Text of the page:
Saturday, January 19, 2008

Infobar 2 - SevenShadesofAwesome

Meet my new phone.


It's an Infobar 2, and is like trying to hold a bar of wet soap. While it is awesome in every conceivable way (and very photogenic on my kitchen work-surface), I once again have the same complaint I have had about every single mobile phone I have ever used in Japan. Why the c**ting f**k is it so damned difficult to enter an em space when you're trying to type a mail. I know, Japanese doesn't use spaces and these are Japanese phones, but it's fully bilingual, and in English mode it defaults to roman input, so you'd think there'd be some way of entering the single most common character in all Western languages. It's fine, sort of, if there's no text after the letter you're inputting - you can just cursor right twice and there's your space. If there is text after it though, like quoted text to a message you're replying to (which is there by default) then good luck trying to figure out how to do it. How did they not notice this? Did they even test it? It's not like you have to look hard. Simple testing process of mail feature.
  1. Take phone with default settings.
  2. Receive mail.
  3. Reply to mail in western language.
  4. Oooo! Found something that needs fixing there?
All is not completely lost as they did at least put an em space in the list of punctuation marks so you could enter it with 3 to 5 button pushes depending on what you've been doing recently, but this is far from convenient. For those interested, push the 記号 Z button twice, press the アプリ button twice, and then hit the enter button in the middle. In the list, it looks like an underscore.

I shall make a point this week of writing to whatever company made this phone (it isn't clearly marked, but apparently it's Sanyo) and asking how on earth this went by unnoticed. Maybe they can add it to the "0" button which currently is only used for entering zero in roman input mode, and put it out as an update.

While they're at it, perhaps they could fix the following:
  • Mail autosave: When entering a mail, if you press the hang-up button twice, it doesn't autosave the message as a draft like other AU phones do. What you entered is lost forever.
  • Photos: When you take a picture, if you choose to attach it straight to a mail, you have until the energy saver kicks in to confirm (about 10 seconds by default, and easily done if you get distracted). After then, it's gone forever. It should either autosave, or hold the photo in a cache until the next time you open the camera function like other AU phones.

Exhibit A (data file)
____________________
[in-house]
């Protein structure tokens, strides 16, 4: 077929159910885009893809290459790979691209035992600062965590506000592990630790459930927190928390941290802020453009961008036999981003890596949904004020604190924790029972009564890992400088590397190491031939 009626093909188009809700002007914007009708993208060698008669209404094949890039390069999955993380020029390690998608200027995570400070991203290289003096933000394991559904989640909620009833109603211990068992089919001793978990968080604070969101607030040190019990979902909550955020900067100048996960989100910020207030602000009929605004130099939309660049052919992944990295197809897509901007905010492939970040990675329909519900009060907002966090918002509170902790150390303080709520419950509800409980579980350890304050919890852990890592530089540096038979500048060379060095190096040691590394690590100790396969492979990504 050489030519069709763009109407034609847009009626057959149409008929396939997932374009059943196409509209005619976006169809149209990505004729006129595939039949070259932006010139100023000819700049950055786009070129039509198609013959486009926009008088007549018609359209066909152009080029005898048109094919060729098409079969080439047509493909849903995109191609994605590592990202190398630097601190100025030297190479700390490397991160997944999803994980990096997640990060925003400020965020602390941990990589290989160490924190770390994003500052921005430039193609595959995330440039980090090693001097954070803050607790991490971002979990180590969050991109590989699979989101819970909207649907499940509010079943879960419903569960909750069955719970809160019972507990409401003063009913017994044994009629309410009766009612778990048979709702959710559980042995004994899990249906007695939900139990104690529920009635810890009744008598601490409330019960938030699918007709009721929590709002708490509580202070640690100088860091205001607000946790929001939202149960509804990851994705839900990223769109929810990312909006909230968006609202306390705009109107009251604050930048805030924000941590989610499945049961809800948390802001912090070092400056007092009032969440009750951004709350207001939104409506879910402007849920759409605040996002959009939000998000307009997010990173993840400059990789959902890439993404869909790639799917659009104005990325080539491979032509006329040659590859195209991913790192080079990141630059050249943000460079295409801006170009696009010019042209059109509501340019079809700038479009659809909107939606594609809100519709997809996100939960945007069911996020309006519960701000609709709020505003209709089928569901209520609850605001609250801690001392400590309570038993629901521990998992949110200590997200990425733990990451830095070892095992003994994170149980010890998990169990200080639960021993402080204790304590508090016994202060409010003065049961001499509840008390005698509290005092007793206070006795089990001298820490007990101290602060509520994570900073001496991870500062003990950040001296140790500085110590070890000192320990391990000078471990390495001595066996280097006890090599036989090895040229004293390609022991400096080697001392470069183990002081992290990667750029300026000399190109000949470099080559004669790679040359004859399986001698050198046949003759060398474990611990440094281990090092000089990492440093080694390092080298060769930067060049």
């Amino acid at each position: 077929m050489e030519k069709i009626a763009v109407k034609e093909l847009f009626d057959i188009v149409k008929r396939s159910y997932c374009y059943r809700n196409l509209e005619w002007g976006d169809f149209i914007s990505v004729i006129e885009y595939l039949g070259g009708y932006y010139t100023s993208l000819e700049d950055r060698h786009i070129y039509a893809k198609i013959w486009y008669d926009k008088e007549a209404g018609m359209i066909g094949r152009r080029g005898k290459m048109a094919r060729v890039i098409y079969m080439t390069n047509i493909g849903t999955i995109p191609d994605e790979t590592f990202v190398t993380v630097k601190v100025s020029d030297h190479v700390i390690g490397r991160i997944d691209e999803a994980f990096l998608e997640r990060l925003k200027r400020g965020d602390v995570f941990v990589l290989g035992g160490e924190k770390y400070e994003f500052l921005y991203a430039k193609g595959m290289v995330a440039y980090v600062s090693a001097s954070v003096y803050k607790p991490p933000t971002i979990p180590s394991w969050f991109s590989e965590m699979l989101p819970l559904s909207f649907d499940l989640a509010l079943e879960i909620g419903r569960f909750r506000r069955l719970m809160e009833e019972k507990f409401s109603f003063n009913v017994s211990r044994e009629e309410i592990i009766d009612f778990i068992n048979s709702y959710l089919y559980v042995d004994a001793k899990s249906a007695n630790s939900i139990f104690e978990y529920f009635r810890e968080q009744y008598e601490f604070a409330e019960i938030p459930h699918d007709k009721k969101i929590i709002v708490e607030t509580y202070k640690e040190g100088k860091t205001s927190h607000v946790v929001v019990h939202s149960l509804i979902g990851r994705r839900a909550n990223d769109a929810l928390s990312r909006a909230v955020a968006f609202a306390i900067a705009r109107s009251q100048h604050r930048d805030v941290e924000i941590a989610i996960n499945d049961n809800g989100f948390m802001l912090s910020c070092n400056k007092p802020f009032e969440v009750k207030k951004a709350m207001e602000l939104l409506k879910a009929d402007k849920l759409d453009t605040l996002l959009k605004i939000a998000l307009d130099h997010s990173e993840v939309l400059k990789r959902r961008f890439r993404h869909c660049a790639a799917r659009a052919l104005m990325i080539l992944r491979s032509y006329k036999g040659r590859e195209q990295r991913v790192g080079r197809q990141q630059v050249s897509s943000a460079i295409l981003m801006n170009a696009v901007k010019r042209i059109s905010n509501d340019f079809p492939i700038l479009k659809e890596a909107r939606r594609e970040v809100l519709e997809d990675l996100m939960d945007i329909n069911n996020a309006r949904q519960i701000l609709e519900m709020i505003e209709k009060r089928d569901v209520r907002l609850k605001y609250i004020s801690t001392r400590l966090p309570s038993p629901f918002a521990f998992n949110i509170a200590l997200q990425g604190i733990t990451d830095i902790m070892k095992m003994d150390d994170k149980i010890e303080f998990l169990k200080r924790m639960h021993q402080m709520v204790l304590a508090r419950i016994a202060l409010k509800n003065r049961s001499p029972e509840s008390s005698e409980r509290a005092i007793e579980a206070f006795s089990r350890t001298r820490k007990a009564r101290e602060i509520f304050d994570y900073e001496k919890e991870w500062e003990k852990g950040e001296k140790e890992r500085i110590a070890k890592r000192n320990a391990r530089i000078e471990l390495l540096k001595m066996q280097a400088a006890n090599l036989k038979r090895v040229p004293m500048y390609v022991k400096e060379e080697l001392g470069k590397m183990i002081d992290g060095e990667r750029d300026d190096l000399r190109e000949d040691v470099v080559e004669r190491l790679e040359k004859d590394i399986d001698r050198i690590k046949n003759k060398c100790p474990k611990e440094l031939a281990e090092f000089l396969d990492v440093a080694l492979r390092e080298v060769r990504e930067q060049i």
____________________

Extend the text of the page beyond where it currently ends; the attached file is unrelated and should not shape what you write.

• Digital camera mode: Pictures larger than WQVGA (i.e. "digital camera" mode pictures) are automatically rotated to landscape, and then when you open them, they're fully zoomed to pixel proportion. There's no way to un/re-rotate them and to zoom out takes a very complex set of commands. If you can't immediately and easily review the pictures you've just taken, it is useless as a digital camera.
UPDATE
  • Translation: Some of the English interface is frankly strange. I put it on for convenience but I may soon switch it off as it's a tad confusing. "Flash lamp for unidentified alerts" would be better translated as "Flash lamp for unchecked alerts", as in, alerts that the user has yet to acknowledge. It was obvious reading the Japanese, but the English left me wondering what it was on about, and consequently I was mildly inconvenienced when the lamp stopped flashing as soon as the phone stopped ringing one time, and so I couldn't see there had been activity until I tried to use the phone an hour later. Yes, localisation is good, but this is the 21st Century. There's no excuse anymore for poor localisation.

2 comments:

  1. On the au phones I have had (both Casio models), I can insert a space with three keystrokes.

    1. 0 (the 記号 button)
    2. #
    3. #

    The #s take you backwards through the symbol/punctuation list and the space is two back from the end.

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  2. Having experimented further, I I've got it down to four - those being 記号 記号 2 enter. That's still three too many though.

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